On Avoiding Identity Crisis as a Jobless Recent Graduate

If you’ve just graduated college, let me congratulate you. No matter what anyone says (ahem, Mr. Stephens), earning a degree is an achievement regardless of the degree or how long it took you to get it.

Most of us have been there. Took those hair-pulling philosophy exams and wrote those harrowing English papers, so we know the effort that goes into surviving college. Although you’re not exactly graduating into promising circumstances in this bleak job market, don’t let that stop you from moving forward.

It’s no shock that many grads who come home jobless face tough challenges including bills, uncertain living situations, the job search, and what might be worst of all: self doubt.

As a jobless grad, you’re not alone and you’re not the only one who’s having an identity crisis after months or years of trying to find a job.

So what do you do in this situation? For starters, you don’t sit home and watch Grey’s Anatomy reruns all day while eating peanut butter out of the jar. Here are some more productive uses of your time.

Stop Questioning the Validity of Your Major

Don’t go there, not for even a second. Doing so will only lead you down a dark road where you find yourself thinking maybe you should have considered that computer science degree even though you can’t stand the words computer and science in the same sentence. Picking a major is not a decision made lightly, so own it, trust yourself, and remember you picked it for a reason. 

Doing Something is Better Than Doing Nothing

If you’re frustrated due to lack of job prospects, find out where you can volunteer or look for internships in a field of your interest. Consider the Corps or Teach For America and other volunteer programs. And while a lot of people stick their noses up at unpaid internships, remember that many of these internships are beneficial and can provide valuable mentorships, training, references, and networking opportunities.

Develop Your Skills

Despite what you’ve heard, your twenties are not about finding yourself. Your twenties are about developing yourself. After college you should have some sense of what you want to do and the goals you want to achieve.  According to this Forbes article, 80 percent of life’s most significant events take place by age 35, so it’s important to make this decade count.  Jump on opportunities when they knock on your door. And when they aren’t knocking, go out and find them.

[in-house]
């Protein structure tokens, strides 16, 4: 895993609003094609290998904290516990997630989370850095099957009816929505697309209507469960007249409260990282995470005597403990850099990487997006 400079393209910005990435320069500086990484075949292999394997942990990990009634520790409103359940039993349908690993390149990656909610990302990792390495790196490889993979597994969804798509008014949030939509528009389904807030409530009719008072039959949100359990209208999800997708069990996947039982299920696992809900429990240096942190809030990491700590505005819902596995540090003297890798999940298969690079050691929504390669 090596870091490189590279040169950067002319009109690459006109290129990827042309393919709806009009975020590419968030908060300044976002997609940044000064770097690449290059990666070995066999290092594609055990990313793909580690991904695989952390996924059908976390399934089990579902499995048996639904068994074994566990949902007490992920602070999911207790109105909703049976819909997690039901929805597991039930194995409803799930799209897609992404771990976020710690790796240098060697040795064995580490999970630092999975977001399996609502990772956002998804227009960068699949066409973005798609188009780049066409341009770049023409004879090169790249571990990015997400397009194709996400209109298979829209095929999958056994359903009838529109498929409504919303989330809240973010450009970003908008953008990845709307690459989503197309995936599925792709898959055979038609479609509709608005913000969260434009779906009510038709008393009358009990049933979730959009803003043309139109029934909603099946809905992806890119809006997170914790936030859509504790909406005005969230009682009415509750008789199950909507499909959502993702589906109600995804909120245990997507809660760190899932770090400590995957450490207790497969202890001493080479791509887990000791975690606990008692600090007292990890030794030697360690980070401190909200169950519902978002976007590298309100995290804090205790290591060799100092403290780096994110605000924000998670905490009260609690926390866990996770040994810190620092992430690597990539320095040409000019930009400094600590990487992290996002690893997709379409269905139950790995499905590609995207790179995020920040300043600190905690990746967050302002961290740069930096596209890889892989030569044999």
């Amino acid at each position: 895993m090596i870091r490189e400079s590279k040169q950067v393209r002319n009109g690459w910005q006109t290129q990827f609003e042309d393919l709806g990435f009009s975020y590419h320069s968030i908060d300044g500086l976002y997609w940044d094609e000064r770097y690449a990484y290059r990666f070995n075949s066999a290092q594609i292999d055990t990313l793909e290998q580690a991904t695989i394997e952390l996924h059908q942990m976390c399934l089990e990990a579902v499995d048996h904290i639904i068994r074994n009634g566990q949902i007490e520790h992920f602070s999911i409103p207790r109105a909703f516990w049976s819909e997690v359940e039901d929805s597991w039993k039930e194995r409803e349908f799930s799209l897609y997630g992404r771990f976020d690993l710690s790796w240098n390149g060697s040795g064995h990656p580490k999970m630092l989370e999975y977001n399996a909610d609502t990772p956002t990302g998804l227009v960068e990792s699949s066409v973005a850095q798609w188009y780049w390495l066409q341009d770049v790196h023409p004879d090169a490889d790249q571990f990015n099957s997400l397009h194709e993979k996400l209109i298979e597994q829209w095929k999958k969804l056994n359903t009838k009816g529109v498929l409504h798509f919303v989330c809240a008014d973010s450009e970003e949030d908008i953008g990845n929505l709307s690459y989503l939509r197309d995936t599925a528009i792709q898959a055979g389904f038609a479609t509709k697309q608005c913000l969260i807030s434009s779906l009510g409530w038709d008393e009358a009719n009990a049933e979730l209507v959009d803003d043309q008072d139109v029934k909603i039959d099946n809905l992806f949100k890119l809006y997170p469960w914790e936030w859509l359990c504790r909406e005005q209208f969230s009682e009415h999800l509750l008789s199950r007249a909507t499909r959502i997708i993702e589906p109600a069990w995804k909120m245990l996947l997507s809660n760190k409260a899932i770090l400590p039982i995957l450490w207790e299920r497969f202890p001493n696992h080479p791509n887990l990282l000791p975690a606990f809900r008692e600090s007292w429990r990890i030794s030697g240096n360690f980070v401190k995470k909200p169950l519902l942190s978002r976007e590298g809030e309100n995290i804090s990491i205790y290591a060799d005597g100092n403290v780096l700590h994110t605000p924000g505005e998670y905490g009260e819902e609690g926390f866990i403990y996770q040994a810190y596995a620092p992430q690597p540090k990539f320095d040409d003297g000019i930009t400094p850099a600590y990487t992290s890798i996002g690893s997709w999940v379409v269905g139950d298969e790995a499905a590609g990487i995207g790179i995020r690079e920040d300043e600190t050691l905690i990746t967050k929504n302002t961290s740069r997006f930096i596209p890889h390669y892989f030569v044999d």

Make a Plan

The last thing you want to do is float aimlessly through life. You know it’s bad when you wake up and forget what day it is!  Set a timeline and make some goals for yourself. Want to write a novel? Start by writing a page a day. Set your goals small at first and when you feel confident enough, begin to increase them.

Having doubts about yourself is normal. Just don’t let this slump affect your future. Remember, there’s always room for talented people who have something to offer. And if you can’t find room, then you make it yourself.



For this post, YouTern thanks our friends at WetFeet!



About the Author: This post was written by Julie Feinerman and previously published on WetFeet.com and has been reprinted with permission. WetFeet provides career advice through our magazine, insider guide series, and website (WetFeet.com). Our mission is to equip job seekers with the advice, research, and inspiration to plan and achieve a successful career. Follow Julie on Twitter!



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  • I appreciate this post, believe me, but there is another segment of jobless graduates – the career changer. I don’t have the luxury of watching any reruns and I didn’t “come home” after graduating. The same pressures to pay my mortgage and bills exist, and the need to find work is all the more critical.

    Add that to a little (suspected) age discrimination, and an identity crisis is the LEAST of my concerns.

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